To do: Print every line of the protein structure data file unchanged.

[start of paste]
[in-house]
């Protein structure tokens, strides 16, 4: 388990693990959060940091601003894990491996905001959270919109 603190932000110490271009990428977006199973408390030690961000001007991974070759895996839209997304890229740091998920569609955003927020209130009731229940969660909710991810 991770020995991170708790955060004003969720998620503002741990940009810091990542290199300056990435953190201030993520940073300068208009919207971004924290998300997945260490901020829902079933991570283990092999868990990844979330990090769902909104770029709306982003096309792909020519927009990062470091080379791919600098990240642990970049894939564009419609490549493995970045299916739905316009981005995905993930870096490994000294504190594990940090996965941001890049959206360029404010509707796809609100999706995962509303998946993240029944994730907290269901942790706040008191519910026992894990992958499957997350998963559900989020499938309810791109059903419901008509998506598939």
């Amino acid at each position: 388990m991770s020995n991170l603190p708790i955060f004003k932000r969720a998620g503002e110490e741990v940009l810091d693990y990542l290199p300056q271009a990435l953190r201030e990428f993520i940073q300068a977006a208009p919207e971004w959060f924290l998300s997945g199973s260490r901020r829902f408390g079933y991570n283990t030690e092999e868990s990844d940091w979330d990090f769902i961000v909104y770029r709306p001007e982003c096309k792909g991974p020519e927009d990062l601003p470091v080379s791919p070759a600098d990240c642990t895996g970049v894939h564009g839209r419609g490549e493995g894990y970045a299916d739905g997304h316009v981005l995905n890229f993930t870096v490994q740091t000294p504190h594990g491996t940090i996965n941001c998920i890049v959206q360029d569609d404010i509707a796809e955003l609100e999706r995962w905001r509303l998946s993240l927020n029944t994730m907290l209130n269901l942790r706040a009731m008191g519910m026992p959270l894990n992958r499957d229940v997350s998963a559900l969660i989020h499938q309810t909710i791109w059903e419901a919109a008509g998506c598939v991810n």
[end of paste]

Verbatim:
[in-house]
């Protein structure tokens, strides 16, 4: 388990693990959060940091601003894990491996905001959270919109 603190932000110490271009990428977006199973408390030690961000001007991974070759895996839209997304890229740091998920569609955003927020209130009731229940969660909710991810 991770020995991170708790955060004003969720998620503002741990940009810091990542290199300056990435953190201030993520940073300068208009919207971004924290998300997945260490901020829902079933991570283990092999868990990844979330990090769902909104770029709306982003096309792909020519927009990062470091080379791919600098990240642990970049894939564009419609490549493995970045299916739905316009981005995905993930870096490994000294504190594990940090996965941001890049959206360029404010509707796809609100999706995962509303998946993240029944994730907290269901942790706040008191519910026992894990992958499957997350998963559900989020499938309810791109059903419901008509998506598939």
């Amino acid at each position: 388990m991770s020995n991170l603190p708790i955060f004003k932000r969720a998620g503002e110490e741990v940009l810091d693990y990542l290199p300056q271009a990435l953190r201030e990428f993520i940073q300068a977006a208009p919207e971004w959060f924290l998300s997945g199973s260490r901020r829902f408390g079933y991570n283990t030690e092999e868990s990844d940091w979330d990090f769902i961000v909104y770029r709306p001007e982003c096309k792909g991974p020519e927009d990062l601003p470091v080379s791919p070759a600098d990240c642990t895996g970049v894939h564009g839209r419609g490549e493995g894990y970045a299916d739905g997304h316009v981005l995905n890229f993930t870096v490994q740091t000294p504190h594990g491996t940090i996965n941001c998920i890049v959206q360029d569609d404010i509707a796809e955003l609100e999706r995962w905001r509303l998946s993240l927020n029944t994730m907290l209130n269901l942790r706040a009731m008191g519910m026992p959270l894990n992958r499957d229940v997350s998963a559900l969660i989020h499938q309810t909710i791109w059903e419901a919109a008509g998506c598939v991810n």